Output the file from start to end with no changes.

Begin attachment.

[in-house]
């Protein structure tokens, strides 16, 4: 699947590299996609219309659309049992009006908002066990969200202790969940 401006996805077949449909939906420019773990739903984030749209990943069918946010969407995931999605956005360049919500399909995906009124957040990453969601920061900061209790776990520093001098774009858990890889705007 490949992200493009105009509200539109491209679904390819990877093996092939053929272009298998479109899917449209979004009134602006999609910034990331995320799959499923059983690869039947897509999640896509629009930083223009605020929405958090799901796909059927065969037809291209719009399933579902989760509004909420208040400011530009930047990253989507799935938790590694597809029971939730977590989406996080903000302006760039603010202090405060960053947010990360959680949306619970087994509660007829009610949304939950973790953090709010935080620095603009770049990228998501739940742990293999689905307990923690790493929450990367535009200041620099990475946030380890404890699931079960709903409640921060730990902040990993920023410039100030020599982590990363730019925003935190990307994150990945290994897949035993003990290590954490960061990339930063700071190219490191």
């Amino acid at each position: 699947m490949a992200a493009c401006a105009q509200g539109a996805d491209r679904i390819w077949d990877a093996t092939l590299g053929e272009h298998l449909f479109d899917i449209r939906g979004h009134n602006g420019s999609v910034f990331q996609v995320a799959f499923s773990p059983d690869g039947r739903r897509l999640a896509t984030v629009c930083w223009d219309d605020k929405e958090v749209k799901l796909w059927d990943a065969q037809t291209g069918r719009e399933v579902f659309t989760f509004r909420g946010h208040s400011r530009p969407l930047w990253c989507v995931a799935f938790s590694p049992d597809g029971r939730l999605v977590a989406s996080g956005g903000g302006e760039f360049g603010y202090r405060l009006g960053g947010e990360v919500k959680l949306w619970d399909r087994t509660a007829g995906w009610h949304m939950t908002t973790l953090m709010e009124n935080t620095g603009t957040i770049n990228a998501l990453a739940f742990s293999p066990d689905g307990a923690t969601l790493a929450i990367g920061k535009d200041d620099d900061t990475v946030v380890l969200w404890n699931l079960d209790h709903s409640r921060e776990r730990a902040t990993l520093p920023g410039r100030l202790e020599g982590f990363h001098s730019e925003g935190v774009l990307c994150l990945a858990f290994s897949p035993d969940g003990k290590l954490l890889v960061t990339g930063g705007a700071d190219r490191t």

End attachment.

[in-house]
């Protein structure tokens, strides 16, 4: 699947590299996609219309659309049992009006908002066990969200202790969940 401006996805077949449909939906420019773990739903984030749209990943069918946010969407995931999605956005360049919500399909995906009124957040990453969601920061900061209790776990520093001098774009858990890889705007 490949992200493009105009509200539109491209679904390819990877093996092939053929272009298998479109899917449209979004009134602006999609910034990331995320799959499923059983690869039947897509999640896509629009930083223009605020929405958090799901796909059927065969037809291209719009399933579902989760509004909420208040400011530009930047990253989507799935938790590694597809029971939730977590989406996080903000302006760039603010202090405060960053947010990360959680949306619970087994509660007829009610949304939950973790953090709010935080620095603009770049990228998501739940742990293999689905307990923690790493929450990367535009200041620099990475946030380890404890699931079960709903409640921060730990902040990993920023410039100030020599982590990363730019925003935190990307994150990945290994897949035993003990290590954490960061990339930063700071190219490191």
């Amino acid at each position: 699947m490949a992200a493009c401006a105009q509200g539109a996805d491209r679904i390819w077949d990877a093996t092939l590299g053929e272009h298998l449909f479109d899917i449209r939906g979004h009134n602006g420019s999609v910034f990331q996609v995320a799959f499923s773990p059983d690869g039947r739903r897509l999640a896509t984030v629009c930083w223009d219309d605020k929405e958090v749209k799901l796909w059927d990943a065969q037809t291209g069918r719009e399933v579902f659309t989760f509004r909420g946010h208040s400011r530009p969407l930047w990253c989507v995931a799935f938790s590694p049992d597809g029971r939730l999605v977590a989406s996080g956005g903000g302006e760039f360049g603010y202090r405060l009006g960053g947010e990360v919500k959680l949306w619970d399909r087994t509660a007829g995906w009610h949304m939950t908002t973790l953090m709010e009124n935080t620095g603009t957040i770049n990228a998501l990453a739940f742990s293999p066990d689905g307990a923690t969601l790493a929450i990367g920061k535009d200041d620099d900061t990475v946030v380890l969200w404890n699931l079960d209790h709903s409640r921060e776990r730990a902040t990993l520093p920023g410039r100030l202790e020599g982590f990363h001098s730019e925003g935190v774009l990307c994150l990945a858990f290994s897949p035993d969940g003990k290590l954490l890889v960061t990339g930063g705007a700071d190219r490191t």